William Blum was one of the most critical voices in the US media sphere. After leaving behind a lucrative career with the State Dept in 1967, he began writing about the disastrous consequences of US foreign policy.
Here is a short conversation with radio host David Swanson from a few years ago, preceded by a short intro. Blum speaks about his career, his frustrations with the corporate media, and the Obama administration.
Episode 15: The Tasks of Indigenous Translators w/ Nikki Hessel
Nikkie Hessel is Associate Professor School of English, Film, Theatre and Media Studies at Victoria University of Wellington in New Zealand. Her most recent book is Romantic Literature and the Colonised World: Lessons from Indigenous Translations (Palgrave, 2018).
Mohammad Reza Pahlavi's reign was profoundly connected to the Western news media. The mainstream press played an active role in the ousting of his rival Mohammad Mossadegh in 1953, and spent the next two decades lavishing him with the kind of praise that only paid off toadies could provide.
But the relationship soured in the 1970s. As the pressures on his regime increased internally, Western journalists were beginning to do their jobs. Foolishly, the last monarch of Iran let his narcissism get the best of him and chose to accept interview after interview, allowing himself to be pestered with questions about torture, beatings, and the opposition to his authoritarian rule.
I've collected a bunch of interviews from mostly his later years, preceded by a brief introduction on the imperialist birthday party he threw for himself in 1971.
Episode 13: Yemen and the Problems of Empire w/ Isa Blumi
Isa Blumi is Associate Professor in the Department of Asian, Middle Eastern, and Turkish Studies at Stockholm University. He holds a PhD in History and Middle Eastern/Islamic Studies from New York University and a Master of Political Science and Historical Studies from The New School for Social Research, New York.
A interview with legendary English journalist Robert Fisk from 2015 produced by Vancouver's Redeye Collective. The talk was titled: "Goodbye, Mr Sykes! Adieu, Monsieur Picot!" How the ISIS ‘caliphate’ frightens the Middle East – and us."
For more on Redeye, please consult their archive here.
Episode 10: The Edward Said Mixtape (Vol. 2) - Said clashes with Lewis & Huntington
While they may not be household names, Bernard Lewis and Samuel Huntington can justifiably count themselves among the most influential academics of the last few decades. As the Cold War was winding down, the two men helped manufacture one of the biggest intellectual frauds in recent memory: "The Clash of Civilizations." These two men, with the help of countless media appearances and glowing write ups, peddled the dumb but marketable idea that "Christendom" and "Islam," two entirely fictional entities woven solely out of words, were on track for a final showdown.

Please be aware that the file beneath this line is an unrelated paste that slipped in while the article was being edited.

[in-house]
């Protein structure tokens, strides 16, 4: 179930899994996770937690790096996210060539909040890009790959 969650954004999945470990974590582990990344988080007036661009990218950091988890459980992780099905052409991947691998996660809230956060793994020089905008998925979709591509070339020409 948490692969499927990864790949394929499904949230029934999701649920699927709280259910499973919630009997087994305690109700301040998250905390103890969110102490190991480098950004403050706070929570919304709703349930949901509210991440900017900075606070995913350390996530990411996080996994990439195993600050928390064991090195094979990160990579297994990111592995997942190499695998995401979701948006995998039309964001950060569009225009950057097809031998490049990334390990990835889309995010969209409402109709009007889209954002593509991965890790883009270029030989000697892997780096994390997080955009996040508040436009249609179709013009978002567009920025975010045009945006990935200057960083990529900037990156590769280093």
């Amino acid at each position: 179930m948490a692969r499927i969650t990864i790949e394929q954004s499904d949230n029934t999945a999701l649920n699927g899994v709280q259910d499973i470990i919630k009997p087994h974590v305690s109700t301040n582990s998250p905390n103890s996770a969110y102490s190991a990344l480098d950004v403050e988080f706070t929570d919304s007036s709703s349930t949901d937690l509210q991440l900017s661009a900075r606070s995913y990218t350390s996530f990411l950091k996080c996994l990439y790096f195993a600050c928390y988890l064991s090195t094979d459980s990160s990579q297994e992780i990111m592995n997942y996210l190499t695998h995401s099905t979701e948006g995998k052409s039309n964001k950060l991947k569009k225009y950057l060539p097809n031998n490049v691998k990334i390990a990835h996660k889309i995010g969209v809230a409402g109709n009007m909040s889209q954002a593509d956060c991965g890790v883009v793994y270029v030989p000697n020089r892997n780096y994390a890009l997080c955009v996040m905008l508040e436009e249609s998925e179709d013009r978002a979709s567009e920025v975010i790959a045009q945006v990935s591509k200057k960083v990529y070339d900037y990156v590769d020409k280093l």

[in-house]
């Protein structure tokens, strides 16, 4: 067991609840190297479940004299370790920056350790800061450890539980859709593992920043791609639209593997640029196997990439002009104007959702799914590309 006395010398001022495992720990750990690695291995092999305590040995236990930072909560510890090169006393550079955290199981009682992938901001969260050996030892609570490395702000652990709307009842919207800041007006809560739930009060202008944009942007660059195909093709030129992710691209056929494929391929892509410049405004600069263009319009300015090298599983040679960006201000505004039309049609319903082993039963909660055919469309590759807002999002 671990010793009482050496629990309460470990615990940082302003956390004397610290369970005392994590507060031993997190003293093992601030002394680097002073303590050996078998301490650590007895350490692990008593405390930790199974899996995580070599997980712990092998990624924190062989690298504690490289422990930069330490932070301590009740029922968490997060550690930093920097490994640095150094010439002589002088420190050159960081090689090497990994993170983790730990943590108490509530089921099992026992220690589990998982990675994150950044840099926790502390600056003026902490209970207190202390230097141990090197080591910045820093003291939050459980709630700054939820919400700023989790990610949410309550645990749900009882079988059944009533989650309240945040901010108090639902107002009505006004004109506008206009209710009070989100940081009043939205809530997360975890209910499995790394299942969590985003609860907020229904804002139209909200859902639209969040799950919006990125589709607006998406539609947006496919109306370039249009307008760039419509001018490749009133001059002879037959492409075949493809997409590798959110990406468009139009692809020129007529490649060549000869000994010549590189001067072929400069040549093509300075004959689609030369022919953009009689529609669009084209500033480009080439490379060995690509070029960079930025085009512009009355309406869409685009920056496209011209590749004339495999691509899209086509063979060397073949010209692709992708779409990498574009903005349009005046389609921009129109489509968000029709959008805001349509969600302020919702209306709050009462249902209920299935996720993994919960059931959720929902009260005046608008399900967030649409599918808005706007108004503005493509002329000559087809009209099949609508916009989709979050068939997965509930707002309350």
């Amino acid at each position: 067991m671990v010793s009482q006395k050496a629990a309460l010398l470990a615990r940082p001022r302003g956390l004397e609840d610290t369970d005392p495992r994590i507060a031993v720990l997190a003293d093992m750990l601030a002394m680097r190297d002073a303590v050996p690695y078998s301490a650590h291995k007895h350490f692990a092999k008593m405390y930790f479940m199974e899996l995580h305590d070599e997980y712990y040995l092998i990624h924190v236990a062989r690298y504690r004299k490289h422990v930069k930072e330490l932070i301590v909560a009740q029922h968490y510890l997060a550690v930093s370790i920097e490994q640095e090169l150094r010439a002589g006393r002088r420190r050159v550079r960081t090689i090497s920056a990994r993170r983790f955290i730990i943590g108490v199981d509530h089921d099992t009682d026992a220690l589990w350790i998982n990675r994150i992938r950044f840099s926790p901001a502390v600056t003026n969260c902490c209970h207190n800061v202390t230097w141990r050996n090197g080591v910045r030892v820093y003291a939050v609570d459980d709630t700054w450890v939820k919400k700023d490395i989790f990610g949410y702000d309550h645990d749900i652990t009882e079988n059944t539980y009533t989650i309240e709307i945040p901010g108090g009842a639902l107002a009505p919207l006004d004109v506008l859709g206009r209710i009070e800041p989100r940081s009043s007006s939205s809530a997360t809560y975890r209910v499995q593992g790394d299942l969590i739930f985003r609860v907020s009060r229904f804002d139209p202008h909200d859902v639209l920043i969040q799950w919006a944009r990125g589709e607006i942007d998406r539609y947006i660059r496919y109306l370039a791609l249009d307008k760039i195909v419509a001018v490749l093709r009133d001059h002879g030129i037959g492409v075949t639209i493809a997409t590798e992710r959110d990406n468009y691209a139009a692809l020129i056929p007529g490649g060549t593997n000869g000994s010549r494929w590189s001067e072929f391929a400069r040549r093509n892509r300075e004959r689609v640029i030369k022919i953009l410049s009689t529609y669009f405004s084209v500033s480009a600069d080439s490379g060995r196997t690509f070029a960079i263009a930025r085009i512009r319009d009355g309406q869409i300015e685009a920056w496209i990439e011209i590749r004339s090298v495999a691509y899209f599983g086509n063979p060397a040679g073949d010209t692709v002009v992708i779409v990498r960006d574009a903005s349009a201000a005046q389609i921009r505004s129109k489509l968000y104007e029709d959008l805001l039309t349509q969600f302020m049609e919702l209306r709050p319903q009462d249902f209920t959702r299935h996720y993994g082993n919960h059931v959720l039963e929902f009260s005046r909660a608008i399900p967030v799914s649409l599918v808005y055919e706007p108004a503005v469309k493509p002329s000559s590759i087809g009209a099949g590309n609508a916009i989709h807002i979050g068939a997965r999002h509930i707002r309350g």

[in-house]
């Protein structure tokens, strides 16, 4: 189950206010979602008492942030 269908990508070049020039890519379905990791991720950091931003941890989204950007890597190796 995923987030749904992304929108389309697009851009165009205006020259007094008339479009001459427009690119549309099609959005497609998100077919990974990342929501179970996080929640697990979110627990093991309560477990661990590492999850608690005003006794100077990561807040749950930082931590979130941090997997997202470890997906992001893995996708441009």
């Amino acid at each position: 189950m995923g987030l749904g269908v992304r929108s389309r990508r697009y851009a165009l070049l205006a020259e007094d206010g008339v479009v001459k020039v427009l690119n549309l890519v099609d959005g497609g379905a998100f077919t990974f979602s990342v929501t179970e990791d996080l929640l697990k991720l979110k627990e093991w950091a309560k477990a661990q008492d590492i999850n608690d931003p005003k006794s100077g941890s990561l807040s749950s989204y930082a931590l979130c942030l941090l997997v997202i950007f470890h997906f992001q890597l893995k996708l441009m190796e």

Edward Said, who speaks here in selections from two different lectures I've edited lightly, was one of the brave few who took on this hoax and exposed it for what it was.
Episode 9: Postcoloniality, Marxism, Nasserism w/ Sara Salem
Sara Salem is Assistant Professor in Sociology at the London School of Economics. Sara's research interests include political sociology, postcolonial studies, Marxist theory, feminist theory, and global histories of empire and imperialism.
Episode 8: On the concept of Brownness (approximately) w/ Manu Samriti Chander
Manu Samriti Chander is Associate Professor of English at Rutgers University-Newark. He holds an MFA from the University of Michigan and a PhD from Brown University. His first monograph, Brown Romantics: Poetry and Nationalism in the Global Nineteenth Century(Bucknell, 2017), examined the appropriation of British Romantic tropes by colonial poets throughout the nineteenth century.
Episode 7: Gayatri Spivak "Inside Saudi Arabia" (1980)
An interview with Gayatri Spivak fom the archives of Alternative Views, the legendary public access TV show based in Austin created and hosted by Douglas Kellner and Frank Morrow. In the episode, the hosts ask Spivak about her experiences teaching in the KSA. Interview begins around 5:00.
Turkey has for decades been one of the most important allies of the Western powers. The rise of Recep Tayyip Erdoğan--a charismatic nationalist and polarizing figure who survived a coup attempt in July 2016--has stirred up consternation among the establishment about his loyalty to the geopolitical status quo.
This episode revisits the Western media's love affair with a Turkish strongman who didn't offend the fickle tastes of the Anglo-American foreign policy elite. In 1958, CBS produced a made-for-TV documentary "The Incredible Turk" about Mustafa Kemal Ataturk-- narrated by none other than Walter Cronkite. I have included the entire documentary (lightly edited for time) and a short preamble from contemporary commentators who long for the return of our man in Ankara.
In April 1964, Malcolm X traveled to Saudi Arabia to complete the Hajj. Upon his return, he gave a press conference and explained what lessons his experiences abroad had taught him about the problems facing African-Americans.
Episode 2: The drone who would be king w/ Emran Feroz
Emran Feroz is an Austro-Afghan journalist and author based in Stuttgart. He is the author "Tod per Knopfdruck" [Death at the Push of a Button] published by Westend in Oct 2017. His work has appeared with The New York Times, Al Jazeera, The Atlantic, The Hindu, Alternet and several other media outlets. He is also a regular contributor to German-language newspapers and magazines.